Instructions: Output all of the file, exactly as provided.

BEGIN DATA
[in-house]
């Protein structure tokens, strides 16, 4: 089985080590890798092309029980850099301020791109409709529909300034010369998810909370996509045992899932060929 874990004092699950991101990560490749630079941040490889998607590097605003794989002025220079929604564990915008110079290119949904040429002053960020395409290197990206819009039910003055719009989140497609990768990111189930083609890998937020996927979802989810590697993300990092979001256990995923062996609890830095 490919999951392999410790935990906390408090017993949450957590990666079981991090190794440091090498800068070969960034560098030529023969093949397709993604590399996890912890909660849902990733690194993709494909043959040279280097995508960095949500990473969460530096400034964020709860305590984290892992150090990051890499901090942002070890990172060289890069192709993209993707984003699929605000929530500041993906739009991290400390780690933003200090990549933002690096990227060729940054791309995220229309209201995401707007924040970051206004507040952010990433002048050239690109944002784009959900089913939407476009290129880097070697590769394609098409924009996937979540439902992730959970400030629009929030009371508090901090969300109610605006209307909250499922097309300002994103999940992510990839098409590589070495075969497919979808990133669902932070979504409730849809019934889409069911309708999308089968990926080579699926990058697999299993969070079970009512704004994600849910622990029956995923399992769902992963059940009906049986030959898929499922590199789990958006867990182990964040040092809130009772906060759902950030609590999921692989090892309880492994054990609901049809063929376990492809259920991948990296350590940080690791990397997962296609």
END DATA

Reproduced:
[in-house]
């Protein structure tokens, strides 16, 4: 089985080590890798092309029980850099301020791109409709529909300034010369998810909370996509045992899932060929 874990004092699950991101990560490749630079941040490889998607590097605003794989002025220079929604564990915008110079290119949904040429002053960020395409290197990206819009039910003055719009989140497609990768990111189930083609890998937020996927979802989810590697993300990092979001256990995923062996609890830095 490919999951392999410790935990906390408090017993949450957590990666079981991090190794440091090498800068070969960034560098030529023969093949397709993604590399996890912890909660849902990733690194993709494909043959040279280097995508960095949500990473969460530096400034964020709860305590984290892992150090990051890499901090942002070890990172060289890069192709993209993707984003699929605000929530500041993906739009991290400390780690933003200090990549933002690096990227060729940054791309995220229309209201995401707007924040970051206004507040952010990433002048050239690109944002784009959900089913939407476009290129880097070697590769394609098409924009996937979540439902992730959970400030629009929030009371508090901090969300109610605006209307909250499922097309300002994103999940992510990839098409590589070495075969497919979808990133669902932070979504409730849809019934889409069911309708999308089968990926080579699926990058697999299993969070079970009512704004994600849910622990029956995923399992769902992963059940009906049986030959898929499922590199789990958006867990182990964040040092809130009772906060759902950030609590999921692989090892309880492994054990609901049809063929376990492809259920991948990296350590940080690791990397997962296609």